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Friday, October 29, 2010

Sure as little apples how we pronounce H will provide a field day for how we read each other.

The recent BBC-reported and British Library-inspired discussion about whether we use “atch” or “haych” in our linguistic repertoire will be stimulating heated discussions all over the country. Language changes, the issue is whether it is evolutionary or otherwise.

Perhaps the sustained showing of television soaps, with their emphasis on vowels rather than consonants has brought about a fundamental change in our language. It brings into focus many of the prejudices and stereotypes we have about class, education and status. Sociolinguistics, schools, families and employers will have a field day over this confection.

In an increasingly competitive world for jobs, contracts, sales or votes, how we speak can have a disproportionate impact on success or otherwise. How many of us like our taped voice? When 93% of our first impressions are gained from how we look and how we use our voice, more attention should be paid to how we speak. When Shakespeare noted that “the apparel oft proclaims the man”, he should have added verbal dexterity.

I am working with three corporate business clients at the moment. It is interesting to see that in each case, much more attention is being paid to the presentational skills of their employees as they pitch, bid and tender. Schools and colleges don’t seem to give you a qualification in how you speak, but if they did, future applicants for jobs would certainly have the edge over the competition.

Sunday, October 3, 2010

Politicians need to talk like the rest of us.

The political classes have a poor image and it is not just expenses that got us in this pickle - it could be how they converse. Imagine this scene. You have won your political seat at national or local level and then have to face the scrutiny of awkward questions, either from the electorate, press or television interview. You are under pressure to deliver honest answers and yet not embarrass colleagues, tell lies or be evasive. You don’t want to be misinterpreted and yet you want to give yourself wriggle room for the future. You want to display integrity, and candour and give an opinion on a situation which you may not fully comprehend. How do you defend a position publicly, which away from the crowds and glare of the cameras, you know to be wrong or indefensible? You want to keep your gesture clusters, leakages and tells under wraps. How do you keep all of these balls in the air at the same time?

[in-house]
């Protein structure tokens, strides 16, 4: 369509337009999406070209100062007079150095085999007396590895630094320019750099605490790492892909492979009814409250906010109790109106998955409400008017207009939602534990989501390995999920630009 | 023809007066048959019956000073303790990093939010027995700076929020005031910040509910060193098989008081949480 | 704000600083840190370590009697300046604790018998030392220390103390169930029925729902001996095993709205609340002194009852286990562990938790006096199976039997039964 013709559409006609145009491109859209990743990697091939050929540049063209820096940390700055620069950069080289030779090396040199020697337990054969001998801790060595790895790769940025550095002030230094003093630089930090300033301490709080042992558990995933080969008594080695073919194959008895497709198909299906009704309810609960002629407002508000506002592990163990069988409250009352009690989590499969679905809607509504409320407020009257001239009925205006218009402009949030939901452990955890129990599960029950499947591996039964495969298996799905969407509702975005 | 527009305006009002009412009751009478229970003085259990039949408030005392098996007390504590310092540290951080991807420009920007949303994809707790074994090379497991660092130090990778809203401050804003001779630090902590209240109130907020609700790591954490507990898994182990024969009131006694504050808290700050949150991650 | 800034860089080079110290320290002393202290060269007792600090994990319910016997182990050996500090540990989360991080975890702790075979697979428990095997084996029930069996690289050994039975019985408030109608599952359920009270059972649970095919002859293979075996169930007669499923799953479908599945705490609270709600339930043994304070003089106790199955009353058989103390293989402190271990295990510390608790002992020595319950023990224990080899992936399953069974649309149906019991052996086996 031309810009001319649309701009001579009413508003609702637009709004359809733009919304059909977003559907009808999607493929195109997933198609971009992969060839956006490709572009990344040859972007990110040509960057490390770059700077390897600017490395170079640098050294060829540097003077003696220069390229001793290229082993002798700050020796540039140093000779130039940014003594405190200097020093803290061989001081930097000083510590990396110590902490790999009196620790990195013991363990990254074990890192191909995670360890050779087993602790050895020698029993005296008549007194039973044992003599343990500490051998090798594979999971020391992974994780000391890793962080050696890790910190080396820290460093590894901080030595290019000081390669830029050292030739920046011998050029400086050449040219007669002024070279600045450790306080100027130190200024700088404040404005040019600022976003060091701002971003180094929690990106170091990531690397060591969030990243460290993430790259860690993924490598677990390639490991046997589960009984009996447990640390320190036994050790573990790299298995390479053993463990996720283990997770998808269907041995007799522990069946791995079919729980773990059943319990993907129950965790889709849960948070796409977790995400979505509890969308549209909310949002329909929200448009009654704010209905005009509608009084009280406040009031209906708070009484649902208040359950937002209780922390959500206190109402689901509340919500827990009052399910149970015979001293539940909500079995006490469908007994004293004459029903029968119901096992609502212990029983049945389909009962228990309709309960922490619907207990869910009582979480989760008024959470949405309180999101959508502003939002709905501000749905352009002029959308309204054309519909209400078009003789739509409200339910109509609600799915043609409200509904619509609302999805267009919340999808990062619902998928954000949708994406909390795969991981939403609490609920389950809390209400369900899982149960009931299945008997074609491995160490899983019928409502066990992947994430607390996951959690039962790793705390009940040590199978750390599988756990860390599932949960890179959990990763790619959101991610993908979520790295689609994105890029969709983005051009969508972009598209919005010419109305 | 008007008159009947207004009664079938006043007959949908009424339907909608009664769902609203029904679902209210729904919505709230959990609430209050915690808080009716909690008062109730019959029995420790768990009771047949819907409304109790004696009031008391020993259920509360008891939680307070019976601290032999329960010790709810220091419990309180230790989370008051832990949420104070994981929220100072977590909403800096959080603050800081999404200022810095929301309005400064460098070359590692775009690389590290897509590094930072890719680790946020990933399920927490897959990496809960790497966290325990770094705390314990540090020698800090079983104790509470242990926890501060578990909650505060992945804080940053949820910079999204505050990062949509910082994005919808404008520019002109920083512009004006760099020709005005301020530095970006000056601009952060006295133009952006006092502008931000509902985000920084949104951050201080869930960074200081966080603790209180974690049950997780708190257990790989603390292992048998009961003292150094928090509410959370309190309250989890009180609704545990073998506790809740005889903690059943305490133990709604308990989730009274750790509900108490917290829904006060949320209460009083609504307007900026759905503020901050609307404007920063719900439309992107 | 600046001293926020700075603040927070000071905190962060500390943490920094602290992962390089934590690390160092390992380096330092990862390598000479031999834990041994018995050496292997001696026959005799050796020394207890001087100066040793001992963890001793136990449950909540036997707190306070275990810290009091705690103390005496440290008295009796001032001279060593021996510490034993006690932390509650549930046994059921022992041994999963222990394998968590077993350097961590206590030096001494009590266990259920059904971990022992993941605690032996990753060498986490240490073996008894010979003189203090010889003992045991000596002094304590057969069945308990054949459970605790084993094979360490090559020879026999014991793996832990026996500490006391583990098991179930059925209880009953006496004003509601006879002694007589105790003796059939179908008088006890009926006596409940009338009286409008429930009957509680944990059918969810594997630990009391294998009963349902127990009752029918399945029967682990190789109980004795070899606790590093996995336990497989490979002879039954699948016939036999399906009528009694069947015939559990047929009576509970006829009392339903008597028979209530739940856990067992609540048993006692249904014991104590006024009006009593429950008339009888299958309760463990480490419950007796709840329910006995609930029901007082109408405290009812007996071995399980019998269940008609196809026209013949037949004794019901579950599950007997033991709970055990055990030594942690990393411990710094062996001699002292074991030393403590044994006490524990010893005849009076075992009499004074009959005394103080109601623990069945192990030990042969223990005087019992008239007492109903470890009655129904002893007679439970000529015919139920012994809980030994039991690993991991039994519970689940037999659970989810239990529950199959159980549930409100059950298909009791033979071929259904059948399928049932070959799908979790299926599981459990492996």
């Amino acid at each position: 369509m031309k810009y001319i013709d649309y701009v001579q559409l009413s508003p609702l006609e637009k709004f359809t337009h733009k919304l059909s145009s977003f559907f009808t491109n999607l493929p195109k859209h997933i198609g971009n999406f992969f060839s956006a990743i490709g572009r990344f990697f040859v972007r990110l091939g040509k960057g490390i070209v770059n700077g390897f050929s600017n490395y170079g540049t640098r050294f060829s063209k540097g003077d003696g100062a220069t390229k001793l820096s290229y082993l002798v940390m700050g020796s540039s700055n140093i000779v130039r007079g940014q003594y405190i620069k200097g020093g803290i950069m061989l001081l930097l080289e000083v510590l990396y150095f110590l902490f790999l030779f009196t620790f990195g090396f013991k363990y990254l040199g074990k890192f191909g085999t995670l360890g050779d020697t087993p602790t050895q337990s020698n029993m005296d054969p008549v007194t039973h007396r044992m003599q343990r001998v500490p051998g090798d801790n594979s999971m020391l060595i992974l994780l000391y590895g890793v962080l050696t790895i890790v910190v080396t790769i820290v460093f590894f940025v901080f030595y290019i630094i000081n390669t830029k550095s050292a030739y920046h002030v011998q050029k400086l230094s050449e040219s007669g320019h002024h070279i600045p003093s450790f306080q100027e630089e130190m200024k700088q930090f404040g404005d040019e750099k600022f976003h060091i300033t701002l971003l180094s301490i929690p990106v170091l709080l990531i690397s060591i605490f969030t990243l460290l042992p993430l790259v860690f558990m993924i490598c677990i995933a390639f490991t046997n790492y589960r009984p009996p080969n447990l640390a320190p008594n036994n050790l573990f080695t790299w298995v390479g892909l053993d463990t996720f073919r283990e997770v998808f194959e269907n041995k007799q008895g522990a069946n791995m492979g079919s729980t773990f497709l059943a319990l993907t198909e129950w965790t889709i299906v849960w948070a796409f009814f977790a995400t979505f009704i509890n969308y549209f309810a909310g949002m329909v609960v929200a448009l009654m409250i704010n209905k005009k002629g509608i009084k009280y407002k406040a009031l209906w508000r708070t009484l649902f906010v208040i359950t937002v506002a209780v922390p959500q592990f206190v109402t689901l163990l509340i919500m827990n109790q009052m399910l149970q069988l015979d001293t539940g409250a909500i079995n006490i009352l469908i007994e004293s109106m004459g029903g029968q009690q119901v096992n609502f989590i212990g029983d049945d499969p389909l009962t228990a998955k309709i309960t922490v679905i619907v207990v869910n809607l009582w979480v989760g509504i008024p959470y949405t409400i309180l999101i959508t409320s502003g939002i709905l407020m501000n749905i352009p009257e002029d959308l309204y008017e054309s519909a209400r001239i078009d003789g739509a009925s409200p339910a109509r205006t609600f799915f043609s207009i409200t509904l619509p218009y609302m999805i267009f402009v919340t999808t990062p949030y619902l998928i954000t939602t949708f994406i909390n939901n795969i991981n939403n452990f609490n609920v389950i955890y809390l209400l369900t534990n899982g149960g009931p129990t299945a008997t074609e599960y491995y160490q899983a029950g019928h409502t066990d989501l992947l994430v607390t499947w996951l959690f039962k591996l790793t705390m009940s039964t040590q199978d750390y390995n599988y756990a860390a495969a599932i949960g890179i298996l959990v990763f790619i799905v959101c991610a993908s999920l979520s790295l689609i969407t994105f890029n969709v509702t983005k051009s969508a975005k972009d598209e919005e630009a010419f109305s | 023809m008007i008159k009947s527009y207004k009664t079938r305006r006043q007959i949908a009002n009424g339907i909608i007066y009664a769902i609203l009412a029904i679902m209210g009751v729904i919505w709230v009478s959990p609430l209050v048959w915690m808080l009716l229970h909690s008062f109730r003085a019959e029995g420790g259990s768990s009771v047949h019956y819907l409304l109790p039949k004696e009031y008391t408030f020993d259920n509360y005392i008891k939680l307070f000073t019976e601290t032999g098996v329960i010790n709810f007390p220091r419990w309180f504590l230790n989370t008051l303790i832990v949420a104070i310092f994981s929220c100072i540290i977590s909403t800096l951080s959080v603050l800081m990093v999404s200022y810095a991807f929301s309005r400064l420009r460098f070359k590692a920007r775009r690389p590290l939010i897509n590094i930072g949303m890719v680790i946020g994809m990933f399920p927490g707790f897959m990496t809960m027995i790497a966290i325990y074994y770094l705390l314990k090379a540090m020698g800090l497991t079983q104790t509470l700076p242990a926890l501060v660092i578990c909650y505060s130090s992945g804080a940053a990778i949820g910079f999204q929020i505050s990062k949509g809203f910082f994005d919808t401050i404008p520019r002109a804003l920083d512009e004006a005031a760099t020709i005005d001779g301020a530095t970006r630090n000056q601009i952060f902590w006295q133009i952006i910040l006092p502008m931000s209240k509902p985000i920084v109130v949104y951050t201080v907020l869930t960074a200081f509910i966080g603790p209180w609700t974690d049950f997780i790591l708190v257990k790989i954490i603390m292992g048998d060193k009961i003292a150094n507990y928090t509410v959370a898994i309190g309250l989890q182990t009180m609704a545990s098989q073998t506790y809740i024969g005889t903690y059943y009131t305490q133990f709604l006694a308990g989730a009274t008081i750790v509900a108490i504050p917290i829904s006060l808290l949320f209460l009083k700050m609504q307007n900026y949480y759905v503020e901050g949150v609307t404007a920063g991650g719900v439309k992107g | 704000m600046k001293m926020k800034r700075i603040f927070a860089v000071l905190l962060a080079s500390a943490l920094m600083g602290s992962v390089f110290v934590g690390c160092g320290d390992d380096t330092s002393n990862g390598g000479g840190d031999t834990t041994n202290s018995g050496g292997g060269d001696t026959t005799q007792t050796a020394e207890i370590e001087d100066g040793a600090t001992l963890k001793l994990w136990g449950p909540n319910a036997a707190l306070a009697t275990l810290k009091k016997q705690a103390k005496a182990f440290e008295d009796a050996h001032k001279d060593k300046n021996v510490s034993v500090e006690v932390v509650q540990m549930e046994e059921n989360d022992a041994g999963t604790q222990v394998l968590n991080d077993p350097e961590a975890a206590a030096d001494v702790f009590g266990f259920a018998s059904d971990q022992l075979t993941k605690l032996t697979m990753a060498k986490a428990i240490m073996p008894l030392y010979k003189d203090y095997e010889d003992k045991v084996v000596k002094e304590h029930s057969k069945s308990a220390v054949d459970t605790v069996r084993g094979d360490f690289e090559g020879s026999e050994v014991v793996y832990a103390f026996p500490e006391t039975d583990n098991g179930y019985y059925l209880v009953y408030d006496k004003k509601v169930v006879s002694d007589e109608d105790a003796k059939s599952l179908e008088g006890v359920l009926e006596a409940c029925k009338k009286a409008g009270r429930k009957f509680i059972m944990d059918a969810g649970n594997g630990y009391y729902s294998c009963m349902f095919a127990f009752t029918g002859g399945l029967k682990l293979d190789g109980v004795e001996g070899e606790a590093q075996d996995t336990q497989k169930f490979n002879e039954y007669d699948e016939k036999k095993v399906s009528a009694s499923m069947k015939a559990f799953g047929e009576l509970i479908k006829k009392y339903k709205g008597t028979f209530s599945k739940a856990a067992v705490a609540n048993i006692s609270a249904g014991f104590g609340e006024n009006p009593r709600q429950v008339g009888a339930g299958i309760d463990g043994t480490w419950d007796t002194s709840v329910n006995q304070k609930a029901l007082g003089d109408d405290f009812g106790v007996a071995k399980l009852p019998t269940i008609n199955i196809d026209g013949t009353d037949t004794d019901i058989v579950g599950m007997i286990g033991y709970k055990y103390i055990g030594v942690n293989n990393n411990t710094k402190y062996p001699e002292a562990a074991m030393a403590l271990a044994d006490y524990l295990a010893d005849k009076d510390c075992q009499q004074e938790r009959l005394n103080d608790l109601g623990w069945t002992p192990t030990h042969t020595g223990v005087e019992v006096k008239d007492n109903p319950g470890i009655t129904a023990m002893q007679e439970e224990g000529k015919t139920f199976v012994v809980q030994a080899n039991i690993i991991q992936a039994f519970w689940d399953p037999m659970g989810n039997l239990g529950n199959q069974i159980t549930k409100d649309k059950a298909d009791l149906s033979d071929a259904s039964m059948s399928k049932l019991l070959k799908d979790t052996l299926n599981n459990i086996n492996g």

The political class has developed a different genre of conversation to the rest of us. Yes, we know about the politician’s answer rephrasing a question to the one that enables an easier answer. And what about straw man thinking, giving your opponent a position he/she may not have adopted in the first place and then knocking the stuffing out of it? How does one develop the skills to practice these arts in the first place? Is it ingrained in the character and personality or is it learned by watching others and learning on the job?

Does our political representative sit down with pen and paper and create a flow chart to work out the myriad of question and answer permutations? Do our interviewees play mental chess games in their beds at night, anticipating the interviewer's opening gambit and then working out appropriate counter moves? Do they rehearse their answers so that the oratory and rhetoric seem convincing?

Not answering a question, rephrasing the question or dissembling are part and parcel of human discourse. What makes the political conversation interesting is that it is done in the public gaze. Talking "off the record" is a symptom of the dilemma.

Not surprisingly, the electorate can sniff out an answer that does not accord with common-sense. It is embarrassing and irritating to observe a political representative defending the indefensible. What a shock it would be to hear “ I don’t know” or “I haven’t thought about that.” or “I got that one wrong.” proffered as answers. We have heard it since the election but it would have been nice to have heard it before.

That is how the rest of us talk and if the Westminster bubble talked in the same manner then the cynicism the electorate displays for our representatives might be tempered. Coalition politics and a rebirth of the opposition provide opportunities not only for changed policy and personalities but, more importantly, how we conduct our conversations and interviews in the first place.